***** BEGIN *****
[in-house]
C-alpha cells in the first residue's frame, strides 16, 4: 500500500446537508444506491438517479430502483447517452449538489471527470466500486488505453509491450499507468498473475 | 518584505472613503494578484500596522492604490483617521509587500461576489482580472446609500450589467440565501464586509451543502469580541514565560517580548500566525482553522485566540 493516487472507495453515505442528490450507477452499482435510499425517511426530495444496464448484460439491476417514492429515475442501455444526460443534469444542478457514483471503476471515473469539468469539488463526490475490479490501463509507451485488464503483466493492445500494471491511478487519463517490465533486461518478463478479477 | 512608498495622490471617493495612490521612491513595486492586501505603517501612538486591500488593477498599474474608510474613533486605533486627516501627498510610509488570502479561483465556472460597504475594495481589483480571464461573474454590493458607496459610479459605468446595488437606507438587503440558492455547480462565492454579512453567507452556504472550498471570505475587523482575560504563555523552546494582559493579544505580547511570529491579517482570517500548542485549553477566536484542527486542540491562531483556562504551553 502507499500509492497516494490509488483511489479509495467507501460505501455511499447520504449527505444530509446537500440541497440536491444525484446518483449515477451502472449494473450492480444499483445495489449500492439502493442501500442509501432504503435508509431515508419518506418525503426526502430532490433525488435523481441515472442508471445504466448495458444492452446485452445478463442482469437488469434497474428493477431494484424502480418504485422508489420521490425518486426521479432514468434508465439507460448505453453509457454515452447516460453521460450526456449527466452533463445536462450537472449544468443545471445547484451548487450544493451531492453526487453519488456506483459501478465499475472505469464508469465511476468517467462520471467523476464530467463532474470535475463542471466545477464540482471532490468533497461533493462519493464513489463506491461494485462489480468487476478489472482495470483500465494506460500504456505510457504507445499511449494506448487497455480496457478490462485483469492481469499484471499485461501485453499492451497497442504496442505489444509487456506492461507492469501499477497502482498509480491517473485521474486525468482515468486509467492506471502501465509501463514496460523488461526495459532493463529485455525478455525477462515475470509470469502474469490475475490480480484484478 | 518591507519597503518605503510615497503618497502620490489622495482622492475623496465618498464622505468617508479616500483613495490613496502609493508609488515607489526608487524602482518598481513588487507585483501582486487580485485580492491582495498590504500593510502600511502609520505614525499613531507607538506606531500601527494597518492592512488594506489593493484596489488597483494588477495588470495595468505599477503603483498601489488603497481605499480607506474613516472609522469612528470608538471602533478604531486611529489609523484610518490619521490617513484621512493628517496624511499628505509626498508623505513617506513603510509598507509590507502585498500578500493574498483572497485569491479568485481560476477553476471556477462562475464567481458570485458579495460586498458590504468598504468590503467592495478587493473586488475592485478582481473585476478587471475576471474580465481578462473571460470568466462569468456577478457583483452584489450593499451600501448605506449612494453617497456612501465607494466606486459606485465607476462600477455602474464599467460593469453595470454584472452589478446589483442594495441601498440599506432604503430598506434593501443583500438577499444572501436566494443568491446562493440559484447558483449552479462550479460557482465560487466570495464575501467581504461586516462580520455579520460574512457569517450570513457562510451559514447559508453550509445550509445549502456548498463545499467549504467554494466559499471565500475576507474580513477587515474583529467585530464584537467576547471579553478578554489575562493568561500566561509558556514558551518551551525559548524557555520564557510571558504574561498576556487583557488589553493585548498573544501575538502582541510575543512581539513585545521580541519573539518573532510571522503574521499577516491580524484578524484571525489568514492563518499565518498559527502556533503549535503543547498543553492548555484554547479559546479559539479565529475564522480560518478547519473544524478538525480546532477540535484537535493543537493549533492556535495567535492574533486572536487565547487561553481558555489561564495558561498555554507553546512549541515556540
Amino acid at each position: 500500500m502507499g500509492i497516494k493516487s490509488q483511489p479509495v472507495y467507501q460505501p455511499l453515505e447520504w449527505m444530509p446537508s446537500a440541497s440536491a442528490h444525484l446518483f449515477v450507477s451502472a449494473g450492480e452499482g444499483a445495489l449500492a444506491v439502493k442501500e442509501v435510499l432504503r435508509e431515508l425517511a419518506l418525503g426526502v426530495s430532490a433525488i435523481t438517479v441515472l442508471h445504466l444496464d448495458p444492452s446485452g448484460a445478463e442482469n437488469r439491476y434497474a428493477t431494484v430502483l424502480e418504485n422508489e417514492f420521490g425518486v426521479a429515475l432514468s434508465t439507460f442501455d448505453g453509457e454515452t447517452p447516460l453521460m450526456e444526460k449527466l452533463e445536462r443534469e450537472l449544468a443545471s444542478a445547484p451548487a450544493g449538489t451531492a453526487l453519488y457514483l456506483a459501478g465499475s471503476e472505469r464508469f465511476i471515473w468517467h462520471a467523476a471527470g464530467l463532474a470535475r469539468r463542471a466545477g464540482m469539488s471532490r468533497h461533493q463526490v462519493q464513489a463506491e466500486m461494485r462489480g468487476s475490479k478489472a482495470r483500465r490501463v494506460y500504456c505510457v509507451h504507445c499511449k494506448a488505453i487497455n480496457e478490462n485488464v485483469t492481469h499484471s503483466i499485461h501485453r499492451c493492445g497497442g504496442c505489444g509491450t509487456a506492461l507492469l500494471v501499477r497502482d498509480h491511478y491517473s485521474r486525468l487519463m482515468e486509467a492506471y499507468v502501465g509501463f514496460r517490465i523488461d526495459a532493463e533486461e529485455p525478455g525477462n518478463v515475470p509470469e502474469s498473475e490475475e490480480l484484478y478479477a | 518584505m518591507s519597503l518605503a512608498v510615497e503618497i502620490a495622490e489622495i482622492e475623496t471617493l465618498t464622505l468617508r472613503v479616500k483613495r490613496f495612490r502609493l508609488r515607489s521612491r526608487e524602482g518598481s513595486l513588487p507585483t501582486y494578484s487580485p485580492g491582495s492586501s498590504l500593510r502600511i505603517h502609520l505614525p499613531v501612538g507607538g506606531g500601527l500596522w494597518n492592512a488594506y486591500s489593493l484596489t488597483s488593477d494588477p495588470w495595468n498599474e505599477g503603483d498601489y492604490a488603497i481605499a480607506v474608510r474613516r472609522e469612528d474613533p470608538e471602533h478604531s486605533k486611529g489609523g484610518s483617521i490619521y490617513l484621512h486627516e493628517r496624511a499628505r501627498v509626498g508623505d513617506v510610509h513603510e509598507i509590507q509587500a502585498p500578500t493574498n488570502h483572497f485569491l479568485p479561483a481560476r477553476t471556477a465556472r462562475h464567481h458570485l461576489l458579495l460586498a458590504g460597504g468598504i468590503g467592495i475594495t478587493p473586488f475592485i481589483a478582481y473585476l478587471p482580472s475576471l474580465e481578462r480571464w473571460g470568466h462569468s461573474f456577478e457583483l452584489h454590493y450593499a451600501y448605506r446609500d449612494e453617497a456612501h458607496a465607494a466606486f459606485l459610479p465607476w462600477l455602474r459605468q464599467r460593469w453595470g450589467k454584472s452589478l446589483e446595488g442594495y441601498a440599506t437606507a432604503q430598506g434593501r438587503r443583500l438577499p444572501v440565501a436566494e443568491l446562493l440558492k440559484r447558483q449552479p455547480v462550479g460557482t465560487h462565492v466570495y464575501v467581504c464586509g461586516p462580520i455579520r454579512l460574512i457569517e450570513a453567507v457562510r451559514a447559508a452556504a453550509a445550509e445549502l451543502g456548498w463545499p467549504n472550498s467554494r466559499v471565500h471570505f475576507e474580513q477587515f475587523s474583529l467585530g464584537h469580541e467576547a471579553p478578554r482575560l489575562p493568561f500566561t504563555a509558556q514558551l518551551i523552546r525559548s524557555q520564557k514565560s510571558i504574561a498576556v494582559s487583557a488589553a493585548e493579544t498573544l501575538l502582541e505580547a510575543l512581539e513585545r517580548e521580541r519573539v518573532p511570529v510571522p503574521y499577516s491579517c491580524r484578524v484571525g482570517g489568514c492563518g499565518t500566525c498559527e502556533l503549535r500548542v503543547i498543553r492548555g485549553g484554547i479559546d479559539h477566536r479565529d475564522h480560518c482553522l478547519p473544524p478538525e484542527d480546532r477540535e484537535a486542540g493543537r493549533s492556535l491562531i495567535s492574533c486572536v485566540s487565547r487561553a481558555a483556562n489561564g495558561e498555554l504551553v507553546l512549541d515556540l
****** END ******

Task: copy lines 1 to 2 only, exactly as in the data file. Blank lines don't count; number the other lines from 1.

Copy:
[in-house]
C-alpha cells in the first residue's frame, strides 16, 4: 500500500446537508444506491438517479430502483447517452449538489471527470466500486488505453509491450499507468498473475 | 518584505472613503494578484500596522492604490483617521509587500461576489482580472446609500450589467440565501464586509451543502469580541514565560517580548500566525482553522485566540 493516487472507495453515505442528490450507477452499482435510499425517511426530495444496464448484460439491476417514492429515475442501455444526460443534469444542478457514483471503476471515473469539468469539488463526490475490479490501463509507451485488464503483466493492445500494471491511478487519463517490465533486461518478463478479477 | 512608498495622490471617493495612490521612491513595486492586501505603517501612538486591500488593477498599474474608510474613533486605533486627516501627498510610509488570502479561483465556472460597504475594495481589483480571464461573474454590493458607496459610479459605468446595488437606507438587503440558492455547480462565492454579512453567507452556504472550498471570505475587523482575560504563555523552546494582559493579544505580547511570529491579517482570517500548542485549553477566536484542527486542540491562531483556562504551553 502507499500509492497516494490509488483511489479509495467507501460505501455511499447520504449527505444530509446537500440541497440536491444525484446518483449515477451502472449494473450492480444499483445495489449500492439502493442501500442509501432504503435508509431515508419518506418525503426526502430532490433525488435523481441515472442508471445504466448495458444492452446485452445478463442482469437488469434497474428493477431494484424502480418504485422508489420521490425518486426521479432514468434508465439507460448505453453509457454515452447516460453521460450526456449527466452533463445536462450537472449544468443545471445547484451548487450544493451531492453526487453519488456506483459501478465499475472505469464508469465511476468517467462520471467523476464530467463532474470535475463542471466545477464540482471532490468533497461533493462519493464513489463506491461494485462489480468487476478489472482495470483500465494506460500504456505510457504507445499511449494506448487497455480496457478490462485483469492481469499484471499485461501485453499492451497497442504496442505489444509487456506492461507492469501499477497502482498509480491517473485521474486525468482515468486509467492506471502501465509501463514496460523488461526495459532493463529485455525478455525477462515475470509470469502474469490475475490480480484484478 | 518591507519597503518605503510615497503618497502620490489622495482622492475623496465618498464622505468617508479616500483613495490613496502609493508609488515607489526608487524602482518598481513588487507585483501582486487580485485580492491582495498590504500593510502600511502609520505614525499613531507607538506606531500601527494597518492592512488594506489593493484596489488597483494588477495588470495595468505599477503603483498601489488603497481605499480607506474613516472609522469612528470608538471602533478604531486611529489609523484610518490619521490617513484621512493628517496624511499628505509626498508623505513617506513603510509598507509590507502585498500578500493574498483572497485569491479568485481560476477553476471556477462562475464567481458570485458579495460586498458590504468598504468590503467592495478587493473586488475592485478582481473585476478587471475576471474580465481578462473571460470568466462569468456577478457583483452584489450593499451600501448605506449612494453617497456612501465607494466606486459606485465607476462600477455602474464599467460593469453595470454584472452589478446589483442594495441601498440599506432604503430598506434593501443583500438577499444572501436566494443568491446562493440559484447558483449552479462550479460557482465560487466570495464575501467581504461586516462580520455579520460574512457569517450570513457562510451559514447559508453550509445550509445549502456548498463545499467549504467554494466559499471565500475576507474580513477587515474583529467585530464584537467576547471579553478578554489575562493568561500566561509558556514558551518551551525559548524557555520564557510571558504574561498576556487583557488589553493585548498573544501575538502582541510575543512581539513585545521580541519573539518573532510571522503574521499577516491580524484578524484571525489568514492563518499565518498559527502556533503549535503543547498543553492548555484554547479559546479559539479565529475564522480560518478547519473544524478538525480546532477540535484537535493543537493549533492556535495567535492574533486572536487565547487561553481558555489561564495558561498555554507553546512549541515556540